Hooookay; (warning: ramble n rant)
What I’m about to type only applies in the US. I’m not a licensed electrician, but I’ve mucked around enough with being a handyman/general maintenance type person who knows their exact limitations as far as when to put the insulated screwdriver and chicken stick down and call a proper sparky to set my house on fire instead of trying to do it myself. YMMV.
Swapping two hole outlets with three holers: Only do this IF (and only if!) there’s an actual ground wire IN THE BOX. In the US, White is the neutral (return) line, black (or red, blue, or rare cases white with black stripes) will be the live wire. A bare copper line or green is the earth ground.
If there’s no ground, you might be able to get away with it IF the box is metallic and grounded. Buy an outlet tester, it’ll give you the rundown on if you need to have the place rewired. The nicer ones also have a button which will test the GFCI outlets as well, and the tool is worth having in the house tool kit.
Along that line: Houses built from the 60’s onward will usually have a ground line. HOWEVER: current code dictates that the earth ground be the same wire gauge as the power and neutral lines; houses from the 60’s and 70’s… don’t, unless the house got re-wired in the intervening decades. (my house was built in '61, and has a 14 or 16 gauge ground line with 12 gauge power and neutral. It was code back then, but it’s not now, and if I was doing major work on the house, I’d have to remediate it, which is… expensive.)
If there is no ground line and the box isn’t grounded in some manner, be resigned to calling in the pros to either re-wire the house or figure some other arrangement. Use a licensed and bonded electrician, they are generally worth the extra spend over the long haul.
Regarding running low voltage DC power lines for “future use”:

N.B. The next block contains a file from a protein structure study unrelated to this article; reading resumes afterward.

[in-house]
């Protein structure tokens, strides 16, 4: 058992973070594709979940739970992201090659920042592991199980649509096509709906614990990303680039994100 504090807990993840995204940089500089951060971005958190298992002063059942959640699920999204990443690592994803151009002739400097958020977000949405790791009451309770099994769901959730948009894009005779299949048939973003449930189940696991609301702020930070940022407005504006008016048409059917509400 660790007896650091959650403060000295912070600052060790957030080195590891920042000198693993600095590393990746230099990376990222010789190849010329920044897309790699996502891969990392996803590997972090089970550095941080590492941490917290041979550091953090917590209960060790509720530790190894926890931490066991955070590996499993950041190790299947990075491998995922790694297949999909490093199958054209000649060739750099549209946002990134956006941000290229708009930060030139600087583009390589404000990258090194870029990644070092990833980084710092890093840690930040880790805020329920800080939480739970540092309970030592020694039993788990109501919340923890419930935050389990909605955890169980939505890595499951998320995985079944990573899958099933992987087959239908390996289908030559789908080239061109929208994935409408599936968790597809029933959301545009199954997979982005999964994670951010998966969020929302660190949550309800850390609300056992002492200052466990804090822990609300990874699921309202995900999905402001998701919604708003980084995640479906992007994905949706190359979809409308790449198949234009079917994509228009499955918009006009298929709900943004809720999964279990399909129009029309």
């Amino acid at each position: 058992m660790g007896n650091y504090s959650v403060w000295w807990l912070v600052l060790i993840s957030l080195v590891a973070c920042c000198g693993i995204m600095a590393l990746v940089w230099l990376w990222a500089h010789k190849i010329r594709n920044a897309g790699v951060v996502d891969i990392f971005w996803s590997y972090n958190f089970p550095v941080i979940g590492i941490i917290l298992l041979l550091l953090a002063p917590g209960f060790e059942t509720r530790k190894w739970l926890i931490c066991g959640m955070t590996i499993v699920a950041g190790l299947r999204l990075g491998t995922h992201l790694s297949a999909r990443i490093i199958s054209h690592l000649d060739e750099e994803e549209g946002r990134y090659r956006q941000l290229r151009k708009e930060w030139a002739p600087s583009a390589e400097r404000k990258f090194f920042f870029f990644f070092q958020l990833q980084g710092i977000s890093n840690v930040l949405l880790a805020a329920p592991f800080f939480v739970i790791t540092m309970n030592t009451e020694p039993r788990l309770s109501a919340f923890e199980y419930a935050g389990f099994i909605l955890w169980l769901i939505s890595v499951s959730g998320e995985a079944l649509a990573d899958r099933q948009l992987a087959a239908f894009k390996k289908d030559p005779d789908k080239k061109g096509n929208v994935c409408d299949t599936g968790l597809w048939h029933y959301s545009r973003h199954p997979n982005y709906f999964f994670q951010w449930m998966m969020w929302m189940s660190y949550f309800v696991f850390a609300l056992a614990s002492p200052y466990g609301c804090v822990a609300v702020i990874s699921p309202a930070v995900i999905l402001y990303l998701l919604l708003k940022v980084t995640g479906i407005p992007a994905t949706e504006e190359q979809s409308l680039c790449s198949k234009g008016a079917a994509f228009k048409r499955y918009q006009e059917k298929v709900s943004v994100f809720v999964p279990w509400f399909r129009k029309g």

TL;DR: Don’t. Just don’t. The poor sod who comes after you will end up insulting your family for the seven previous generations before ripping it all out. For powering USB, swap the outlets for ones with built in chargers.
On a side note, you can (and probably should!) run low voltage data and signal lines around, with a few given limits. the Big one is this:
LOW VOLTAGE LINES MUST BE SEPARATED FROM POWER LINES. The reasons for this are for twofold: EM interference, and accidentally running high voltage down a line that wasn’t designed for it and setting equipment (and your house!) on fire. (I mean, we all like hearing a 60 Hertz buzz on our speakers, right?)
If you want to run low voltage lines around the house to ‘future proof’ the place? sure, if you are running Cat 6 cable for networking.
There are boxes designed for low voltage cabling (the keywords are “Structured cabling enclosures”) and will hold audio cabling, ethernet, coax, and fiber if you are insane or are running a 10GbE backbone between rooms. They also have an option to have an outlet attached to it to power things like cable modems, wired routers, switches, coax signal amps, etc.)
When I bought my house, one of the things I knew I could do was to swap the outlets around, because it’s a good general principle. Plus, the old outlets were loose, and the old ‘push wire in, pray it holds’ style from the 70’s or 80’s. I also trashed a couple sawzall blades and put in one of the aforementioned structured cabling enclosures, and ran ethernet and coax to it from various rooms. I did pay for an electrician to come out and do a few specific things with the house wiring, because they were all outside my wheelhouse of ability, and I wanted it done in a timely and professional manner.
As noted upstream in these comments, buy a well known brand for in-wall outlets, be they GFCI, Power with USB chargers built in, or even low voltage jacks. These things will be used on a daily basis and need to last for years, possibly even decades. Some no-name or six character ‘brand’ from Amazon might save you a few bucks, but if it causes your house to burn down, that’s something you’d really not want, especially when the insurance company denies the claim because the company that sold it no longer exists and the device was never UL listed. And I care for you happy mutants, even if I don’t agree with all of you all the time.
Personally, I’m partial to Leviton for power and datacomm products, but pick something well known from either the local hardware store (including the Orange or Blue Monsters) first before hitting up the Amazons.
And on that note, Have a good evening and take care.